On Wednesday night The Monster participated in his first Dishcrawl (www.dishcrawl.com), an event patterned much like a pubcrawl swapping out alcohol for food at four local restaurants. In this case the Dishcrawl was a Santa Monica/Venice affair (The Monster’s hood) and hearing that all proceeds would go to worthwhile charitable causes The Monster was eager to participate. He’s surely glad he did.
A group of forty-five eager Dishcrawlers met up at Areal on Main Street and the fun and organized mayhem began. The Monster grabbed a drink at the bar and then met some of his fellow food enthusiasts. You had everything from college students to retirees, locals to Long Beachers, all excited to see where the night would take us. Because all you know going in is where and when to meet, not the evening’s full itinerary.
Pettycash Taqueria. It’s an all-star team of heavy-hitters in the food world. Taking over from Playa (and before that Grace) it is spearheaded by Bill Chait with Walter Manzke and Tijuana’s acclaimed Guillermo Campos Moreno from Tacos Kokopelli directing the menu. Further, Bill Esparza, the guru behind Tacolandia, is entrenched as well.
From the giant mural outside (don’t dig it at all) to the new space that feels funky and energized (mostly dig it save the rolls of toilet paper and/or paper towels easily visible stacked on a shelf above the bar area, um, gauche and kind of gross) this is a taqueria/Tijuana/East LA/playroom/hangout/bar/communal restaurant with prices that won’t break the bank and a menu of nibbles and cocktails that already has folks lining up due to the no ressies policy (eh). The Monster heads over ready to get down on some chow (but apparently not take great pics because el camera decides to be sans juiced batteries so get ready for some iphone fuzziness, apologies).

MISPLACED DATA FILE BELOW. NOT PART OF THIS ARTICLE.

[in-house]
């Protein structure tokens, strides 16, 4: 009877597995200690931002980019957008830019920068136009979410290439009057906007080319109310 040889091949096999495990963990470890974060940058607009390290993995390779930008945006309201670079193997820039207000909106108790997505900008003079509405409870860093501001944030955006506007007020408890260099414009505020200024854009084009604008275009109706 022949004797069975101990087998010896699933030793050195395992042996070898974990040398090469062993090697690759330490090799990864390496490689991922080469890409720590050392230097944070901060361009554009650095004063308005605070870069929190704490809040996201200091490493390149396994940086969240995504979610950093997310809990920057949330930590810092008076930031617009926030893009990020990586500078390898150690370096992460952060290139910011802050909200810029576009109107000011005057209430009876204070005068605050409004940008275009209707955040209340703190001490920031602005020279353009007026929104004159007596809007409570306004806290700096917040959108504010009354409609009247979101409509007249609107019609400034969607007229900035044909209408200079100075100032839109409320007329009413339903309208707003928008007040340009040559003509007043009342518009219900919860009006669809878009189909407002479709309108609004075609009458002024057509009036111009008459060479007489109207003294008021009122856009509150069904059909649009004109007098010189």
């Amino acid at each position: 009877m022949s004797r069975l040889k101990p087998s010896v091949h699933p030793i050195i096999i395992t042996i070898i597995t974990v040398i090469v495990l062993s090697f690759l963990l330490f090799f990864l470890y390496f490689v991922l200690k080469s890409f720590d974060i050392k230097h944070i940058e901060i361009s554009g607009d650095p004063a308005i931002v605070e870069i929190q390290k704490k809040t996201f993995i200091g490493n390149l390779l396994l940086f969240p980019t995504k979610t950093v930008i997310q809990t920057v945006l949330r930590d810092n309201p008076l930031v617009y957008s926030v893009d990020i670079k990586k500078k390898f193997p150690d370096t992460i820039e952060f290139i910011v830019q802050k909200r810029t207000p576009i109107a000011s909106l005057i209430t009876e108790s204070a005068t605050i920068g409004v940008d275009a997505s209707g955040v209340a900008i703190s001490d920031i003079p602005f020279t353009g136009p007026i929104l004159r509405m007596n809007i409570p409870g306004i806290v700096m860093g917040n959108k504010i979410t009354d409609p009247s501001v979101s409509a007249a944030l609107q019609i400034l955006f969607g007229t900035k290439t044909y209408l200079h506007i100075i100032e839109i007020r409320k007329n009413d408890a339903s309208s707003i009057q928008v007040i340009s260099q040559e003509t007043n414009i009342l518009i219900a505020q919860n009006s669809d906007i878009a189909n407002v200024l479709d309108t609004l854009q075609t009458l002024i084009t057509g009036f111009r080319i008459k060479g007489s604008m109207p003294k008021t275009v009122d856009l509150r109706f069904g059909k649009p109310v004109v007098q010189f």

New England style seafood has become all the rage in LA. Old stalwarts like Hungry Cat have been joined more recently by BP Oysterette, Littlefork and Connie and Ted’s. Well, The Monster went to Fishing with Dynamite last night and for his money it’s the best of the bunch.
From David LeFevre, the maestro behind MB Post which many believe is the finest dining in the South Bay, FWD is a jewel box of a restaurant two doors down. A few tables, a small oyster bar and four seats at the bar, this has proven a hard reservation both because of the size of the restaurant and the wonderful food on offer.
Sunday saw the first ever LA Tacolandia at the Hollywood Palladium parking lot featuring over thirty restaurants, tequila tastings and lots of lines of sweaty people hungry for some great grub.
Some of The Monster’s favorites were there, Coniseafood, Tacos Punta Cabras, Chichen Itza, and Gish Bac to name a few.
The Monster wants to love Locanda Positano. Intimate space. Engaging service. Fine wine. Tasty food.
And yet he finds that he merely likes it.
Right after The Monster bemoans the lack of Greek/Med options on the Westside Creation Grill opens on Ocean Park to much initial acclaim from the Yelpers.
Perhaps The Monster has some sort of cosmic say in such matters. Can we get an amazing sushi restaurant near the ocean, please?
It has become a bit of a de rigueur thing to knock Jitlada. From its peak as being described as one of the two best Thai restaurants in America (Lotus of Siam in Vegas being the other) it is now getting a ton of pushback as overrated, overpriced and underwhelming.
That’s mostly BS.
Filed under Jitlada, Reviews
Indian food bug…
Chicken tikka masala…
Veggies and some naan!
There is a sign at Mo Better Burgers that clearly warns that the food is cooked to order and it will take fifteen to twenty minutes to receive your order. That’s all good. Rather have the food freshly prepared than premade or frozen.
But when they aren’t all that crowded (save apparently to-go orders for days) at what point does a hungry Monster start to lose his mind? Twenty-five minutes? Thirty minutes? Thirty-five? Forty? This is a burger joint, not Melisse.
Delicious things assuredly can come in ugly packages. Such is the case with Hungry Pocket Falafel House. You could pass by this tiny, ugly box of a restaurant on Pico a million times and not once think to stop in. If you do stop in you might immediately turn around and flee as the few stools around the counter and scattered tables do little to engender confidence that even an edible meal, let alone a good meal, awaits. And even then, when your food is delivered you might shirk away, it is not the prettiest of plates.
But all of that would be a mistake. Because Hungry Pocket offers up delicious, inexpensive food with friendly service.